Schubert's humbled statements were a product of their time. In Vienna, Napoleon's broadminded (if ultimately egotistical) politics didn't last for long. The State Chancellor and Foreign Minister Count von Metternich instituted a period of sober conservatism with which Schubert has been indelibly and often erroneously associated. Pictures of happy families in light-flooded rooms became the hallmark of what was later known as the Biedermeier era: This period saw a collective cross-cultural taming of Romanticism's more feral impulses. However, despite authorities' preference of intimate sociability to heroic individuality, Schubert radicalized the domestic spaces in which music was performed. During the final summer of his life, his hushed extremism invaded the piano sonata genre.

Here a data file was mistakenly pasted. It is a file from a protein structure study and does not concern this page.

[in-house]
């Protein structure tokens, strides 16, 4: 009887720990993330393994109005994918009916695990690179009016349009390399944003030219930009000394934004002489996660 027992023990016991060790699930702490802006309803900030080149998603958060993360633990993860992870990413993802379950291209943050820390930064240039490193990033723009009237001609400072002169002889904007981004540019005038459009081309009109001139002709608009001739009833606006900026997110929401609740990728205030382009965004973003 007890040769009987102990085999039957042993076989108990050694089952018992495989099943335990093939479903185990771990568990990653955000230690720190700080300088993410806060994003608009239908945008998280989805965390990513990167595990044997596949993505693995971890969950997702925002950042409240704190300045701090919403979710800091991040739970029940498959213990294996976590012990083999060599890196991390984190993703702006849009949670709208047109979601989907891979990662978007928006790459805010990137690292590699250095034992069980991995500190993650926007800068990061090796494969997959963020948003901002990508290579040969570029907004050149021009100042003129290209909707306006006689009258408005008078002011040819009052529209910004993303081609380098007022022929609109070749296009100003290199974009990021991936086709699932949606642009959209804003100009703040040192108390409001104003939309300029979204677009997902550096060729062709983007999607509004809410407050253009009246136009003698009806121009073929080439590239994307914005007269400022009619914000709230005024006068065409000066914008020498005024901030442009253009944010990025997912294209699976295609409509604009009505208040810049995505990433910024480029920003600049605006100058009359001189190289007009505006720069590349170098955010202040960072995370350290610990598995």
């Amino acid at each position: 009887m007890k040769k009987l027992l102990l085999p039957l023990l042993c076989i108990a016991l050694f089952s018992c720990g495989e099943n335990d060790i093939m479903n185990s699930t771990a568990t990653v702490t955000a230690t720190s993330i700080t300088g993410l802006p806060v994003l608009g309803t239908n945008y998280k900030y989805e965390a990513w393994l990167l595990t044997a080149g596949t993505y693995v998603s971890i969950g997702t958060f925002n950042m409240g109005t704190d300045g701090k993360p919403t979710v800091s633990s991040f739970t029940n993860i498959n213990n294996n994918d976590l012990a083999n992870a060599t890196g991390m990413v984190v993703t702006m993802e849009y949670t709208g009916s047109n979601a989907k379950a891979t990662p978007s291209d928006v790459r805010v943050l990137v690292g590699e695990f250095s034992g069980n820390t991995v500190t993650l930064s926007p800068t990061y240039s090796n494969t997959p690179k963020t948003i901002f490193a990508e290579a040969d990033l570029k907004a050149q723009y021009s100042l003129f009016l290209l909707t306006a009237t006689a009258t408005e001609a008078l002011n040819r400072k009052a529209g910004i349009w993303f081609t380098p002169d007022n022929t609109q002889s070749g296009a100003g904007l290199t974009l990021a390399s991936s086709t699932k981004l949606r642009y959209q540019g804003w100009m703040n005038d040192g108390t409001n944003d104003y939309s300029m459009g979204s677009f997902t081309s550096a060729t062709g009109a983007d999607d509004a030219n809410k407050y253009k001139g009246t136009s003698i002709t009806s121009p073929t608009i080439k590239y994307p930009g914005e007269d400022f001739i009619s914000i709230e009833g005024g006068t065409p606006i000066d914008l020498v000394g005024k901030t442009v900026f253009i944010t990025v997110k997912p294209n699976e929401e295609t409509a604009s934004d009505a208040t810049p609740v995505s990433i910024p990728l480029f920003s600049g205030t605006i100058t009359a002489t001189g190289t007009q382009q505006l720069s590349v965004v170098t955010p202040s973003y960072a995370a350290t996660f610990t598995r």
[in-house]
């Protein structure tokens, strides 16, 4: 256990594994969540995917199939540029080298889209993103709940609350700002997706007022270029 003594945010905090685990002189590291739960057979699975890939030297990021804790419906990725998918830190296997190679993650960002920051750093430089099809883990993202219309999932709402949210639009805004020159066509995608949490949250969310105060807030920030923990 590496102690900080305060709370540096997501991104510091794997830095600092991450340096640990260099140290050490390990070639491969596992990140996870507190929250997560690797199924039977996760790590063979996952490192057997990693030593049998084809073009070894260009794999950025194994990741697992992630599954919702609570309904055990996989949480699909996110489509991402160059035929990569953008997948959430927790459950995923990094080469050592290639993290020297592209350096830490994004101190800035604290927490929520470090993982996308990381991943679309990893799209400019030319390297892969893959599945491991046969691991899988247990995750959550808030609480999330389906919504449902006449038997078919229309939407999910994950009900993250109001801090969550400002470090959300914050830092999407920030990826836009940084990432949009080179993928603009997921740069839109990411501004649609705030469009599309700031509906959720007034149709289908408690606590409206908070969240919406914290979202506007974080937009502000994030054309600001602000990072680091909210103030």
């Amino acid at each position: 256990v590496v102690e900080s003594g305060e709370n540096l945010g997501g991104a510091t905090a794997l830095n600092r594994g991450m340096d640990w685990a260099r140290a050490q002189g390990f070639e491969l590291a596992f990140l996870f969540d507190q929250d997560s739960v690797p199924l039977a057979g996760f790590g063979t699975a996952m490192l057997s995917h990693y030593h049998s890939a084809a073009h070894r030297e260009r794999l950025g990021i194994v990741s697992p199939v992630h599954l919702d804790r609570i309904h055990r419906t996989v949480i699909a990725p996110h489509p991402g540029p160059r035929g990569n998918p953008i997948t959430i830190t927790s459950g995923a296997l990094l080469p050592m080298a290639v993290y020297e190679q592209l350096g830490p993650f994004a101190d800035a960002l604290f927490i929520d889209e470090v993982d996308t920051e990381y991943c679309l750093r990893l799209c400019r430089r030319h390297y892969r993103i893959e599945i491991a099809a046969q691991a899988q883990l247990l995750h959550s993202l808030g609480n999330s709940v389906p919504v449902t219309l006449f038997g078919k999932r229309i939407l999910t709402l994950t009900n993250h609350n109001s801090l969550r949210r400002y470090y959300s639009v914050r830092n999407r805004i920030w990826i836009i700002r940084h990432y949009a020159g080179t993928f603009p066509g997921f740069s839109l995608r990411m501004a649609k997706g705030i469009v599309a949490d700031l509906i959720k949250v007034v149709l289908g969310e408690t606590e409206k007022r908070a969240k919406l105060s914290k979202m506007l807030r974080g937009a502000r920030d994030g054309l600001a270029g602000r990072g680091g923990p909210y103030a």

Schubert at the Piano
Schubert was a highly proficient pianist. He pushed beyond traditional dynamics and textures, for example, designating fortississimo markings in the score and composing washes of highly virtuosic passages. Though the piano works were conceived for entertainment or pedagogical purposes, they were moving towards the richer, darker sound world of Winterreise and the "Death and the Maiden" String Quartet.
Such dark harmonies and themes emerged partly in response to Schubert's failing health. In early 1824, Schubert confessed to his friend Leopold Kupelwieser that the venereal disease he had contracted the previous year was having a drastic impact on both his emotional and physical wellbeing: